by Susan Austin
Parents are often concerned with babyproofing before bringing home a newborn. But as children get older, you may worry less about locking cabinets and more about media consumption.
How Big of an Issue is Media Consumption for Children?
Young children often spend hours engaging with screen media each day. According to a 2017 report from Common Sense Media, kids ages eight and under spend an average of two hours and 19 minutes using screen media. Most of that time is with TV. Some kids are connecting online using laptops and other devices. But children are increasingly engaging with mobile devices, which could open them up to privacy concerns.
Like it or not, children today are growing up in an increasingly digital world, and it’s up to you to teach them how to engage with it in a healthy way, while also staying safe and private.
Set limits. Be clear about what children are and aren’t allowed to do while using media. For example, tell them how long they can use media, and which apps and tools they can and can’t use.
Have times and areas when media isn’t allowed. Media shouldn’t be a 24/7 free for all. There needs to be times when you know you can count on engaging with your child face to face. For example, during homework time, dinner, or in the morning before school.
Share screen time. Make sure screen time isn’t always alone time. Watch how your children are engaging with media so you can get an idea of what they’re exposed to — even if it’s from sources you assume you can trust.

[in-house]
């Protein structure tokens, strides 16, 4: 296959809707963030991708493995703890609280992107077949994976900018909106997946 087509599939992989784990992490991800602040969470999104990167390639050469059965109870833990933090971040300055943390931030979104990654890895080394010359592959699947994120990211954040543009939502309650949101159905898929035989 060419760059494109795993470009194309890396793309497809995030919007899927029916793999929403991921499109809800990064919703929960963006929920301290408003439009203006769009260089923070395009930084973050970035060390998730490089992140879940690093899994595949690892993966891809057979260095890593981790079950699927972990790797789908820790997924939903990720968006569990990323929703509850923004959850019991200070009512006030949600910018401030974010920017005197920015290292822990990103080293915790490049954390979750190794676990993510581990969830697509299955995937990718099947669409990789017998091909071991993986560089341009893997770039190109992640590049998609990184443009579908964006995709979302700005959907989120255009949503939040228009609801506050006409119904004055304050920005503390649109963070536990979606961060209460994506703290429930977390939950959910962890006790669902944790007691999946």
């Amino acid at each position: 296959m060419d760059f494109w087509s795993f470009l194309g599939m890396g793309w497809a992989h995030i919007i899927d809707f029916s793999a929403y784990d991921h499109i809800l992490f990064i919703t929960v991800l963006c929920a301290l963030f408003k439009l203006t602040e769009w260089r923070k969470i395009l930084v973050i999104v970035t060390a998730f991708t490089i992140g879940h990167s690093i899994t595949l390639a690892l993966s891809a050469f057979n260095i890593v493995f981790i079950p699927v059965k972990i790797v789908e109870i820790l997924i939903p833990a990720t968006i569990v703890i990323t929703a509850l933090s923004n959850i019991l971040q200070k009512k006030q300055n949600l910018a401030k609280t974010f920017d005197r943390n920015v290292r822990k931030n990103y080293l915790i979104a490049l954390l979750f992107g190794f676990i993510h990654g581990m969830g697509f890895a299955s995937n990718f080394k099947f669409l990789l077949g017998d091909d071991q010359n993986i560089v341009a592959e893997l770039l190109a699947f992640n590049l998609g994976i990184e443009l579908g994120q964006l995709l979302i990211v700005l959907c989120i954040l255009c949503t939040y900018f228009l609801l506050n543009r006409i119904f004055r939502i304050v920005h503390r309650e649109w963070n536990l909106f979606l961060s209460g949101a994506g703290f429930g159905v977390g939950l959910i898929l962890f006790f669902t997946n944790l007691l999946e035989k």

Be aware of what they’re using. An app might look appropriate for children, but are you sure? Investigate each piece of media your child consumes so you’re sure whether it’s safe and educational or not.
Take advantage of safety settings. Before handing kids the remote or a digital device, make sure you know what they could get into. Typically, you’ll be able to turn on safe search settings, and may be able to password protect access to new downloads, restricted channels, or any other media you’d rather them not be able to use.
Avoid or limit digital media for babies and toddlers. Very young children may be entertained by digital media, but it’s best to avoid allowing them to engage more than a very limited amount. And if you do allow digital media engagement, it’s a good idea to watch and play alongside them.
Don’t let kids take media to bed. While it may be tempting to let kids put themselves to sleep with a familiar TV show, it’s more harmful than helpful. The bright screens and stimulation can make it difficult for kids to shut down and fall asleep at night.
Talk about privacy. Explain to children that it’s important to be careful about what they share online. Even something as simple as saying their age, gender, where they go to school, even the town they live in could open them up to danger from online predators. Explain that personal information is private and shouldn’t be shared with strangers online.
Digital media is exciting and can be educational and fun for kids to use. However, there are dangers that come with connecting, whether it’s with TV, online, games, and other media. Make sure kids have limits, know what they can and can’t do, and have protections in place that can catch them when they fall.
Susan Austin is a family research specialist with Family Living Today. A mother of three and small business owner in Texas, Austin spends her days juggling work and family life — sometimes expertly, sometimes not.